As controversy swirled and media coverage exploded following the court verdict this week that shock jock Bubba the Love Sponge Clem did not defame rival radio star Todd "MJ" Schnitt, jury forewoman Kristy Craig feared a lesson was being lost.
So she typed up an email to the Tampa Bay Times, eventually agreeing to become the first juror from the trial to speak on the record, stressing that a verdict for Clem did not equal an endorsement of the material on his show.
"I hated this case," wrote Craig, 36, of Tampa. " 'Hate' is not a word used often in my vocabulary, but I hated it. I hate the word 'whore.' I did not count (though, sitting through over 60 hours of testimony, I had plenty of time to), but I assume I heard the word 'whore' upwards of a hundred times. As a woman, I hate what it implies."
Her email continued: "(But) I love that I can hate the antics of Bubba the Love Sponge. I love that he can say all that sexist, worthless drivel to 400,000 radio listeners every day. I love that I can change the station."
For Craig, the two-week trial's verdict was centered on upholding the First Amendment, giving Clem the freedom to say some pretty awful things about his radio rival and his rival's wife. And anyone who objects can change the station.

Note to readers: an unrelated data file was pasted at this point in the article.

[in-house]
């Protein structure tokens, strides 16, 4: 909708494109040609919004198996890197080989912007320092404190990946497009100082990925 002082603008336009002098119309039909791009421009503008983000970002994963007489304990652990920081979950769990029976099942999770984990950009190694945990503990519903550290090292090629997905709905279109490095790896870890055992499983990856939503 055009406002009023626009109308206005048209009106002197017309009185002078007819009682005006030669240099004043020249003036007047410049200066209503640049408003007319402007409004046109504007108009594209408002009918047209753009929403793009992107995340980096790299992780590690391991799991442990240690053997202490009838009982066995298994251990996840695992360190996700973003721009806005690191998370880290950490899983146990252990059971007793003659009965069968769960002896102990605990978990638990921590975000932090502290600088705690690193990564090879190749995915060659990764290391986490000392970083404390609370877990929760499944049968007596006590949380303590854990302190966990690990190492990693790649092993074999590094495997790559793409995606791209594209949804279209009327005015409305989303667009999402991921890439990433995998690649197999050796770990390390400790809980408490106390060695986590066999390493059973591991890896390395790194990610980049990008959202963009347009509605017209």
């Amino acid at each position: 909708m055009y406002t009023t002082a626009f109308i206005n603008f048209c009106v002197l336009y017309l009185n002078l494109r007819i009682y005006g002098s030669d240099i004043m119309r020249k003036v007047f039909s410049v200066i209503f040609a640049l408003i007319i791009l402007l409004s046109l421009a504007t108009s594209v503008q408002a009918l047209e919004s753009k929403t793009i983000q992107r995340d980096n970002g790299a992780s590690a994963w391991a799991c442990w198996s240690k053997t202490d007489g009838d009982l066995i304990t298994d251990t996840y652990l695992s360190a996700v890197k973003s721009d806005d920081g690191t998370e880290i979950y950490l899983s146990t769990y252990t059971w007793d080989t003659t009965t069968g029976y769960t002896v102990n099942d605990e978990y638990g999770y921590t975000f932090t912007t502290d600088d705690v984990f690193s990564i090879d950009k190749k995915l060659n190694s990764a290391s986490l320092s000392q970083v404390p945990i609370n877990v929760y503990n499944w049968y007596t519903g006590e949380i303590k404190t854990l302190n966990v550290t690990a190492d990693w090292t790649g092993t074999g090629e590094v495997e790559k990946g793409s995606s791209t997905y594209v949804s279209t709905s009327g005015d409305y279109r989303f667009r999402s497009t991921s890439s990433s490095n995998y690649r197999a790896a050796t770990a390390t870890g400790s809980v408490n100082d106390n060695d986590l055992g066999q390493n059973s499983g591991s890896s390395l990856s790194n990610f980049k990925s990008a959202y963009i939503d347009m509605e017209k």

But she was most disturbed by the material aired on both Schnitt's and Clem's shows that was presented to the jury, concerned that some might view the court verdict as a validation of the content on one program over another.
"I'm not a fan, to be honest, of either party," she said in a telephone interview. "Upholding the First Amendment doesn't mean we support Bubba the Love Sponge or his opinions in his show. For me, as a woman, it was important to make that clear."
Schnitt filed his lawsuit against Clem back in 2008, saying his rival made "false, highly offensive and defamatory statements" about him and his wife, Michelle, as competition heated up between the two on morning radio.
During the trial, Schnitt testified that fans of Clem's show, known as the Bubba Army, confronted him in public and raised fears for his safety. He also criticized Clem for calling his wife a whore, leading Clem's attorneys to play audio of Schnitt using similar terms about her on his radio show.
Craig said such material was an important turning point for her.
"Two were playing that game," she said. "That, for me, sealed the deal."
Reminded that an alternate juror said Schnitt should "put on his big-boy pants" and accept that criticism comes with his job, Craig offered her own version:
"I think they both need to put their big-boy pants on and find something valuable to talk about," she said. Later, she noted, "Nobody wants to sit around and listen to two men call each other names. I work with 12-year-olds; I do that with them and try to teach them better."
And Craig had a final conclusion, written as the last line in her email to the Times:
"I love that I have some awesome CDs in my car. I am never listening to the radio again."